Permaculture Realized Podcast Episode 10, Just Plant Trees with Jake Milarch of Archangel Ancient Tree Archive
Episode 10, Just Plant Trees with Jake Milarch of Archangel Ancient Tree Archive
An old-growth forest is a forest that has lived for many centuries, sometimes even millenia without significant disturbance and so they possess unique ecological features found no-where else on earth. They contain rich wildlife habitat which increases bio-diversity and provides shelter for many rare and endangered species. You can imagine walking through a forest with a huge variety in tree size and structure including multi-layered canopies and gaps, as well as greatly varying tree heights and diameters.
According to the World Resources Institute, as of January 2009, only 21% of the original old-growth forests that once existed on earth are remaining. In the continental United States, it’s only 10% of the old-growth forests that existed in the 1600s remain today.
Enter, the hero of this story, Archangel Ancient Tree Archive which is a non-profit based out of Copemish, Michigan with the mission of propagating the worlds biggest oldest trees, and reforesting the earth with their strong genetics. It sounded like a great plan to me, so I got in touch with Archangel last year, and we’ve developed a great partnership. Today our guest is Jake Milarch who is the son of the founder of Archangel, David Milarch. Jake has been along for the whole ride, and has really done his tree-search as he would say. They’ve learned a lot through the years so hear him out.
I love that their message is so strong and simple, and yet so vital. Just plant trees. Get outside, climb trees, love them, all that tree-hugger stuff.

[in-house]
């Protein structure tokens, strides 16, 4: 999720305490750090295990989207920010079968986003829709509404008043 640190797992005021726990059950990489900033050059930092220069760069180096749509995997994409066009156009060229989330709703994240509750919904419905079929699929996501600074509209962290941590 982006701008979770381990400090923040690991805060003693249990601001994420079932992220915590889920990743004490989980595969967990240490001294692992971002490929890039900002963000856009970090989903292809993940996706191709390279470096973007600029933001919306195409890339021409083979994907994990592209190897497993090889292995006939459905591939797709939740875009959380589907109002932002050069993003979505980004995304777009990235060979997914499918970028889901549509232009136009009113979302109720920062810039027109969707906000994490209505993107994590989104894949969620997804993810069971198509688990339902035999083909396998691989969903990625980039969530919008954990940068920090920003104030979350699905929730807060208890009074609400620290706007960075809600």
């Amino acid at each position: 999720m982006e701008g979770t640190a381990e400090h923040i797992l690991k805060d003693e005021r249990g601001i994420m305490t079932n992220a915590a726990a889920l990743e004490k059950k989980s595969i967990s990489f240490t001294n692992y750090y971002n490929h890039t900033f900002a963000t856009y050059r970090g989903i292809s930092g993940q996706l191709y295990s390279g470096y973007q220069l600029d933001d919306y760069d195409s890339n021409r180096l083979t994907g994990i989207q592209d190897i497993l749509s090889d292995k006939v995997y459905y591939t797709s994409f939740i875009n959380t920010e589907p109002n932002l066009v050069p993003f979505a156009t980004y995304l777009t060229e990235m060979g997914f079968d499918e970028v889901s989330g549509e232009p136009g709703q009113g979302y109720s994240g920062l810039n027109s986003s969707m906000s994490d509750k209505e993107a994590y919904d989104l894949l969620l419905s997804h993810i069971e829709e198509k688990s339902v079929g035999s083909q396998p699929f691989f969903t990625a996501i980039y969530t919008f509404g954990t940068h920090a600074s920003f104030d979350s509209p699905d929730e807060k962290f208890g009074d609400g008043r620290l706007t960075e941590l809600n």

David Milarch once told me that we can reverse climate change if every human being alive today successfully planted 4 trees per year. I’m not sure where he got that stat, but it sounds like a great target to start with.
So if we’re gonna plant billions of trees anyways, we might as well have some strategy to how we do it, because trees are kinda hard to move once they’re established.
First, we need to clean up our rivers and like by planting native buffer strips along them. At least 60ft wide. These are called riparian buffer strips and is a practice that’s promoted and sometimes even funded by the USDAs program NRCS.
In our countryside that has been stripped for industrial cash-crop agriculture, we can use the agroforestry techniques to combine agricultural production with partial tree cover.
Of course it’s critical that we protect our existing forests. And we can help improve them by increasing the diversity of existing tree stands, and by planting wildlife cooridors between the separate islands of woods so that so that animals (and thus plant seeds) can move between them more easily, especially to aid northward migration as the climate changes.
Along roadsides and medians is a no-brainer spot to plant more trees. I already saw a big project like this underway in the Phillipines a few years ago. There was a massive planting project around the freeways to help mitigate climate change and air pollution which was literally choking the city.
As more and more urban green spaces are converted into agriculture, trees might make sense as hedgerows around open production spaces to keep them sunnier.
If you have some land of your own but don’t have a full permaculture design for the space yet, it’s always a pretty safe bet to plant out perimeters and property lines in trees to act as windbreaks, and increase habitat and diversity.
That’s it for this episode of the Permaculture Realized Podcast. Hope you enjoyed it. If you have any important points to add, or questions for myself or Jake, feel free to post them in the comments section below.
Thanks for listening. See you next time.